May Book: A Moment In the Sun

A Moment in the Sun coverThis is the easiest New Year’s Resolution I’ve ever made: buy one book a month, by an author I’ve never read before, from an Independent bookshop I love. (If you’re wondering why a starving writer would do such a thing, check out this link).

I’ve just been to Nicholas Hoare to order my May choice, John Sayles‘ A Moment in the Sun. Mr. Sayles is primarily a film-maker, but this is far from his first outing in fiction, and, though it was only published on April 18, it’s already getting a lot of attention (it’s been chosen for IndieBound‘s Indie Next List Great Read). I’ve read the early reviews, and it sounds like a cracking story. Can’t wait to break it open.

Some people have asked how I choose each month’s new title. I chose The Evolution of Bruno Littlemore because I’m fascinated by the publisher – 12. I love their story, but didn’t own any of their books, and this one looked like a cracker. I chose last month’s title – Swamplandia! – because I read an interview with the author, Karen Russell in Tin House. This month I wanted to buy a book published by McSweeney’s, because, again, I don’t have one. I was very tempted by Bill Cotter’s Fever Chart, but, in the end, chose the Sayles book because (looks bashful) of the cover.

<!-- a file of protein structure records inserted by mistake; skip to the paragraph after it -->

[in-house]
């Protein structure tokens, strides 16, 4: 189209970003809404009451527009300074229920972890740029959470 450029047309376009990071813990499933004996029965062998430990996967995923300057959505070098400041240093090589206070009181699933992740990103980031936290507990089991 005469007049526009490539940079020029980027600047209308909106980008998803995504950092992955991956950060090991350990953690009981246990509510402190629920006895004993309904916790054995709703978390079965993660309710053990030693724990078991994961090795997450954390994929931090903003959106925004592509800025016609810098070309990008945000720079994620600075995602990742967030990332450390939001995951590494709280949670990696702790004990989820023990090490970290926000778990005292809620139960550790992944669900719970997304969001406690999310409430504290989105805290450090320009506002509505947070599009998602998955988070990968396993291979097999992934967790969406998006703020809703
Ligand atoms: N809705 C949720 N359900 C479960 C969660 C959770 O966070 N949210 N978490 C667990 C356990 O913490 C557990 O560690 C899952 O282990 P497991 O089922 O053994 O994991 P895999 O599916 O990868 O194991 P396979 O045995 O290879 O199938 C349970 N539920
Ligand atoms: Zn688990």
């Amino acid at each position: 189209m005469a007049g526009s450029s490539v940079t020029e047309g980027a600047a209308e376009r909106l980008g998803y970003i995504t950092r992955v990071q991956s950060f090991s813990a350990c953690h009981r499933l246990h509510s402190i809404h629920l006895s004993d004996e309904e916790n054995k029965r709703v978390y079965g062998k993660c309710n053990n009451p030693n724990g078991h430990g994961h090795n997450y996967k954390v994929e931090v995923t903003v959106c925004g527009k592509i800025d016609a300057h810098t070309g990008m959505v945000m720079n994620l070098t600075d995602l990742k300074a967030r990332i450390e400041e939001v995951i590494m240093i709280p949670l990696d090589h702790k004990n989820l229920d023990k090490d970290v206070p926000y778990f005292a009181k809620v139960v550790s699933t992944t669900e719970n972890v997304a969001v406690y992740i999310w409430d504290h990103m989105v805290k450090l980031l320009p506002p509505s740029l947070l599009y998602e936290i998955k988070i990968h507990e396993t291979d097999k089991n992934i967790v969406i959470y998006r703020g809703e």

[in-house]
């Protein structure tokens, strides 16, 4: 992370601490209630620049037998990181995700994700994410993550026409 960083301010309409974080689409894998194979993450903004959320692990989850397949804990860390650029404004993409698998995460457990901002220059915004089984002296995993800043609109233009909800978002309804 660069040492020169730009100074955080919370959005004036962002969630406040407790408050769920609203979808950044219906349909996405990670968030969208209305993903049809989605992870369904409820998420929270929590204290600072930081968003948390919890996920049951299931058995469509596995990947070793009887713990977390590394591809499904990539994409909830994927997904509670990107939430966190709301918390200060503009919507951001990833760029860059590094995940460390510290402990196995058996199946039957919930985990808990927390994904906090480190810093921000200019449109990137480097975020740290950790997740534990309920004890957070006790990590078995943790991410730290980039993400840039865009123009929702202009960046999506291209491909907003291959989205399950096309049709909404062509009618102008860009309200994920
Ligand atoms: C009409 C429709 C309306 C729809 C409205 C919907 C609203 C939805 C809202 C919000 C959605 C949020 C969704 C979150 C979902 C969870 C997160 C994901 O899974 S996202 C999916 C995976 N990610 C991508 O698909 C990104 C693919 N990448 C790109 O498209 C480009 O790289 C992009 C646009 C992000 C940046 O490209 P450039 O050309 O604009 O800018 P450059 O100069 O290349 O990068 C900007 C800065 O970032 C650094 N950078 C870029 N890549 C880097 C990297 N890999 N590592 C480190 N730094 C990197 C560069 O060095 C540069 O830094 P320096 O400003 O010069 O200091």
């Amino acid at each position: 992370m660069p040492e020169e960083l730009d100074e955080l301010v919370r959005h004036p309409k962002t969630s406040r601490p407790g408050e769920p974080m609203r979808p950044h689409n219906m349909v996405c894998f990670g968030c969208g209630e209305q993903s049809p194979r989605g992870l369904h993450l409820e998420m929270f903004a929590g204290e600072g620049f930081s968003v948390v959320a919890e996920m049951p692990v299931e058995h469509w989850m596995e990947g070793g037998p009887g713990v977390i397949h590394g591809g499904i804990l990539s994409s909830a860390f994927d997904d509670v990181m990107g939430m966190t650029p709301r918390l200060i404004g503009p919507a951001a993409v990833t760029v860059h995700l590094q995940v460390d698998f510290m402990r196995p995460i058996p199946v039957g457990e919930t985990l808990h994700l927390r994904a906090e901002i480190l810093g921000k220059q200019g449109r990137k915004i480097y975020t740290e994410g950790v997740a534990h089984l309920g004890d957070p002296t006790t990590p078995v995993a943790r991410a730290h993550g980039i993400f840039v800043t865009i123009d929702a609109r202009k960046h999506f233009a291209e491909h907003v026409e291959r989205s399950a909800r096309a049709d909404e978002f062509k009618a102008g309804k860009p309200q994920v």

Not just for the cover of course. If it hadn’t looked like an interesting read I’d have passed, but I’m sad to say I’m still a sucker for a well-made book. I’m still in love with the materiality of reading, and I love books which have been made by other people who love books.

Don’t get me wrong, I’m not a book collector. I was put off book collecting forever by a book-fair in the green bowels of Kent – Tenterden. I used to show up every time, but I started to notice how many of the conversations around me were focused on the book as an object – the state of its slip-case, dust-jacket or binding. The foxing on its pages. Nobody seemed to be talking about content, which was, and remains, the only thing I really care about. The experience cured me of any inclination to turn into a collector myself.

Nevertheless, there’s something – some sensual pleasure – which enhances the content when the medium itself has been lovingly designed to complement it. When the paper, the typeface, the binding and the cover come together to make a beautiful book, the pleasure of reading is heightened. For me at least. So when I see a book that has been made with care, I’m more inclined to buy it. That, I’m sorry to say, is why I chose the Sayles over the Cotter. Which is not to say that I won’t buy the Cotter at some point.


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